One of the most common questions I’m asked when I tell people I work is museums is:
“What do you do every day?”
The more patient individuals will sometimes humour me as I reel off a long, complex list of all my different duties at the two museums I work at. Many museum and heritage professionals like myself need to take a flexible, jack-of-all-trades attitude towards their jobs.
Yet to the general public, museums and galleries are sometimes seen as places that are disconnected from the passage of time. While the world is constantly in flux, many arts and heritage institutions appear to represent timelessness; permanent rocky outcrops of static knowledge with rivers of people and events cascading and eddying around them. It therefore comes as no surprise that many people feel they only need to visit a particular museum, gallery, or heritage site once to experience everything it has to offer. At the two museums I currently work at in Metro Vancouver, repeat visitors are often surprised by how much has changed since their previous visit – even if that occasion was 30 or 40 years ago.
As any museum professional or avid visitor knows, most museums are as fluid and changeable as the communities in which they reside. Travelling and temporary exhibitions come and go, special events bring new activities and experiences, education programs for children and adults evolve to meet changing educational needs, and interpretive staff infuse each tour and visitor interaction with their own unique personality. Perhaps most important of all, each visit to a museum is made unique by the individual visitor themselves – their current interests, past experiences, and demographic may change their perspective and what they hope to gain from their visit. It has often been said that books belong, not to their creators, but to the people who read them. I would argue the same is true for visitors and museums. A museum experience is a very personal thing, shaped by the evolving priorities and interests of each individual visitor. Thus, as communities change, so too do the museums that tell their stories.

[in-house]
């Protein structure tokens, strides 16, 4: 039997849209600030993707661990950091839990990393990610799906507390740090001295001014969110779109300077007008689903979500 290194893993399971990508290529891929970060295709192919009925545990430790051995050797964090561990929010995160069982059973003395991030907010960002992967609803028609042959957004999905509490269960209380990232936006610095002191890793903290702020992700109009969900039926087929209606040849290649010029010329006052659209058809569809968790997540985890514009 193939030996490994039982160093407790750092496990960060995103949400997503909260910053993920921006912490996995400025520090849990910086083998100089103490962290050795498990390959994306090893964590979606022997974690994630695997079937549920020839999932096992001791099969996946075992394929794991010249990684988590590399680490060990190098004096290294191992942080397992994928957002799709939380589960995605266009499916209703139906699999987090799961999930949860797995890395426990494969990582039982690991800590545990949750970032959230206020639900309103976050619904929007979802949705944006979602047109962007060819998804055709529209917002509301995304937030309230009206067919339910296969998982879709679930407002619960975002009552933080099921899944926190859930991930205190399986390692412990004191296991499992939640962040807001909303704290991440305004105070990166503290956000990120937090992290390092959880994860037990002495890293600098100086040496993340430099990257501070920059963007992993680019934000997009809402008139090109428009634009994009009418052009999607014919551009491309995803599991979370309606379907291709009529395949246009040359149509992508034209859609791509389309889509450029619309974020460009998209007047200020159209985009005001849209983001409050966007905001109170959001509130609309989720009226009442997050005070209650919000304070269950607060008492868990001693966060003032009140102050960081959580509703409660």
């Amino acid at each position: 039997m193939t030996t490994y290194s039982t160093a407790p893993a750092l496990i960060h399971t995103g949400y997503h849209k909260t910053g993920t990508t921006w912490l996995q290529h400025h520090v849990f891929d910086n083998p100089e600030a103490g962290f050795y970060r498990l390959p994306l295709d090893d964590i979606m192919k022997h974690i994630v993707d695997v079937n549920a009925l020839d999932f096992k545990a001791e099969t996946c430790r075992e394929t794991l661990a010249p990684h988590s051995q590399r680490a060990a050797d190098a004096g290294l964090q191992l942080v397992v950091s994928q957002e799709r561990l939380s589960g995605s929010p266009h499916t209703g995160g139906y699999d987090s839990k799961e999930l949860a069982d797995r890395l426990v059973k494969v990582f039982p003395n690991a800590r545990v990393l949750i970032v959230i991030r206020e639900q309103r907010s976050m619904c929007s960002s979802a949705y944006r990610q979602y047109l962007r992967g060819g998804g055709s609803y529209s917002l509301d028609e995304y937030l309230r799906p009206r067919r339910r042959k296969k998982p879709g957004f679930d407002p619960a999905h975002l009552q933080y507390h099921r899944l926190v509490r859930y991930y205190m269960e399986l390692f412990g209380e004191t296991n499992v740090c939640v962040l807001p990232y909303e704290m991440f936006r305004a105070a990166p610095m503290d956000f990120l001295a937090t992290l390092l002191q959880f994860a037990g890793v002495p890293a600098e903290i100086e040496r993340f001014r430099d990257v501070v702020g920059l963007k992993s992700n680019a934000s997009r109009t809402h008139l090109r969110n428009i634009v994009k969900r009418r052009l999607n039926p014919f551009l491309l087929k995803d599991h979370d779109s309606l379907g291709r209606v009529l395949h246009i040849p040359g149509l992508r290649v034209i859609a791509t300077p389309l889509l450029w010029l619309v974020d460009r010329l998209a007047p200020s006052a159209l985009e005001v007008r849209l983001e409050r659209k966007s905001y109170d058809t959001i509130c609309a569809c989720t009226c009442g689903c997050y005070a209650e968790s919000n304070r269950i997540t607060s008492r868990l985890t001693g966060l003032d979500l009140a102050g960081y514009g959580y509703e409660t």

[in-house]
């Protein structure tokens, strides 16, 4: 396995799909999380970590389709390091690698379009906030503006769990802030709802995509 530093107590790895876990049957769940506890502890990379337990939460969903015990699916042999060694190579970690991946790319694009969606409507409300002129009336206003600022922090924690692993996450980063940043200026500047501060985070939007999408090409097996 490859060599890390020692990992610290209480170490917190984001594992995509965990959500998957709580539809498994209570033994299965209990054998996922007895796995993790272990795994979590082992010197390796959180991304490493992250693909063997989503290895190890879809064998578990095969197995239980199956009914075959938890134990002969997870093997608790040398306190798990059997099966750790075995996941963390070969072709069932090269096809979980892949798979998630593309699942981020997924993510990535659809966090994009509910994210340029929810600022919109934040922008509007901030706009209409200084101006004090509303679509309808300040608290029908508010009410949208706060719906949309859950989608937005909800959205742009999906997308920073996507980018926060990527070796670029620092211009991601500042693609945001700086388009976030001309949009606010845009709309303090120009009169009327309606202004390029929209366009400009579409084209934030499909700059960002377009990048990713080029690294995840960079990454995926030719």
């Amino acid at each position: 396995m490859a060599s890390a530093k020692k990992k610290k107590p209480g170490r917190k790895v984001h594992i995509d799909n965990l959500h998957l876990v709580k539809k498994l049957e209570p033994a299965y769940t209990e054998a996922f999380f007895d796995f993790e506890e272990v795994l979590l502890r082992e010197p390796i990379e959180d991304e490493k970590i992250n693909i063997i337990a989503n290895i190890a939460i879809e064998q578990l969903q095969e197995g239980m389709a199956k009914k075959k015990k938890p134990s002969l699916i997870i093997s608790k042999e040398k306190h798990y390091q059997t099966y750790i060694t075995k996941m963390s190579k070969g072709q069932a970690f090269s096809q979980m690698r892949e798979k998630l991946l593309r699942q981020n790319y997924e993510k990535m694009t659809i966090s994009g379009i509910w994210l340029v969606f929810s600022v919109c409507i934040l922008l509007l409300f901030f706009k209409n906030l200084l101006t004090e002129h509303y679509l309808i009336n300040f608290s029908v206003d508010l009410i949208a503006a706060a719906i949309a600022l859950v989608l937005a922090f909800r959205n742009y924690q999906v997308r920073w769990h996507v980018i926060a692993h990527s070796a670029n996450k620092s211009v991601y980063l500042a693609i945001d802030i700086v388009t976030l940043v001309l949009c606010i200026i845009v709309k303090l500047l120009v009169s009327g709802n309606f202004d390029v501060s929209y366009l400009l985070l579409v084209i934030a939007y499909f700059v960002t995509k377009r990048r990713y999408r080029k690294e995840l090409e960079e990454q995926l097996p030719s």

The challenge for those of us who work for these institutions is to communicate that to the general public. Though many museums, galleries, and heritage sites may present objects or stories from the past, as institutions they are as modern and mutable as the people and communities who support them.
And just like a free-flowing river, that is a powerful thing indeed.